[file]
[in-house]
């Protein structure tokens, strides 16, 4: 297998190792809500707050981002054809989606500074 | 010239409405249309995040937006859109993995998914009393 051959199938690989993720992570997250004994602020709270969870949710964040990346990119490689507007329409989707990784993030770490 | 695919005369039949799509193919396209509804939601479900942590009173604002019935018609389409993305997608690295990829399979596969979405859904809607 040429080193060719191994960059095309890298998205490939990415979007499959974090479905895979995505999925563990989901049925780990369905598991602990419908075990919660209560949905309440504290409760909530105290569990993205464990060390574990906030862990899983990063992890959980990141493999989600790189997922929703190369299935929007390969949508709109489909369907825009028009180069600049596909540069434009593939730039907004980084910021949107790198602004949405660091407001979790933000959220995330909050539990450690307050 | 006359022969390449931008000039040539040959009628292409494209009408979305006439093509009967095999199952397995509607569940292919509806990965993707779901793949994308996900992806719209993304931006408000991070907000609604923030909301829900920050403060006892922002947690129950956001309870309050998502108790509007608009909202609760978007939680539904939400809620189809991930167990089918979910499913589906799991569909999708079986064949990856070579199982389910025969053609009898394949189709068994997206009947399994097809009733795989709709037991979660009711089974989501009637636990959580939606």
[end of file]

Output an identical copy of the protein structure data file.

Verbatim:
[in-house]
């Protein structure tokens, strides 16, 4: 297998190792809500707050981002054809989606500074 | 010239409405249309995040937006859109993995998914009393 051959199938690989993720992570997250004994602020709270969870949710964040990346990119490689507007329409989707990784993030770490 | 695919005369039949799509193919396209509804939601479900942590009173604002019935018609389409993305997608690295990829399979596969979405859904809607 040429080193060719191994960059095309890298998205490939990415979007499959974090479905895979995505999925563990989901049925780990369905598991602990419908075990919660209560949905309440504290409760909530105290569990993205464990060390574990906030862990899983990063992890959980990141493999989600790189997922929703190369299935929007390969949508709109489909369907825009028009180069600049596909540069434009593939730039907004980084910021949107790198602004949405660091407001979790933000959220995330909050539990450690307050 | 006359022969390449931008000039040539040959009628292409494209009408979305006439093509009967095999199952397995509607569940292919509806990965993707779901793949994308996900992806719209993304931006408000991070907000609604923030909301829900920050403060006892922002947690129950956001309870309050998502108790509007608009909202609760978007939680539904939400809620189809991930167990089918979910499913589906799991569909999708079986064949990856070579199982389910025969053609009898394949189709068994997206009947399994097809009733795989709709037991979660009711089974989501009637636990959580939606």